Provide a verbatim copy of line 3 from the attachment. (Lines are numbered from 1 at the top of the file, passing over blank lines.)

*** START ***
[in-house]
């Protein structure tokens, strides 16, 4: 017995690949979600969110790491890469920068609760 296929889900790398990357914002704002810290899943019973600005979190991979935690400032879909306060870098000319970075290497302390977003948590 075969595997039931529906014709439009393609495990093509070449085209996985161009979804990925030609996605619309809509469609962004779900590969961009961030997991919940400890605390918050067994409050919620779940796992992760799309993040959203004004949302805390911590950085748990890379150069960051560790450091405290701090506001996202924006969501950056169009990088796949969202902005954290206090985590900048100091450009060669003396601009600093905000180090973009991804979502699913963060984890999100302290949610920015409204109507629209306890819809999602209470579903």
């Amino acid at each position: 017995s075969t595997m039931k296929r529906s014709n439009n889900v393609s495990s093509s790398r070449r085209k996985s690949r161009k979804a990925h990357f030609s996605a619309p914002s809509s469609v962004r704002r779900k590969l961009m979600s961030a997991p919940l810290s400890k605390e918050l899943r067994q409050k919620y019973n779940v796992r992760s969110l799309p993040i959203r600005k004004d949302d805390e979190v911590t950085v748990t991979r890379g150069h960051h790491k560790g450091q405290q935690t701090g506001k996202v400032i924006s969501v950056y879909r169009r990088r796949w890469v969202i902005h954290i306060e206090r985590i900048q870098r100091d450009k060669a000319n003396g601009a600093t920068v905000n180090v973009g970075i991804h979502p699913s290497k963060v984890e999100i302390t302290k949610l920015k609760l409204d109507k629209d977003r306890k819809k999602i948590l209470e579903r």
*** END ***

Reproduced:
């Amino acid at each position: 017995s075969t595997m039931k296929r529906s014709n439009n889900v393609s495990s093509s790398r070449r085209k996985s690949r161009k979804a990925h990357f030609s996605a619309p914002s809509s469609v962004r704002r779900k590969l961009m979600s961030a997991p919940l810290s400890k605390e918050l899943r067994q409050k919620y019973n779940v796992r992760s969110l799309p993040i959203r600005k004004d949302d805390e979190v911590t950085v748990t991979r890379g150069h960051h790491k560790g450091q405290q935690t701090g506001k996202v400032i924006s969501v950056y879909r169009r990088r796949w890469v969202i902005h954290i306060e206090r985590i900048q870098r100091d450009k060669a000319n003396g601009a600093t920068v905000n180090v973009g970075i991804h979502p699913s290497k963060v984890e999100i302390t302290k949610l920015k609760l409204d109507k629209d977003r306890k819809k999602i948590l209470e579903r």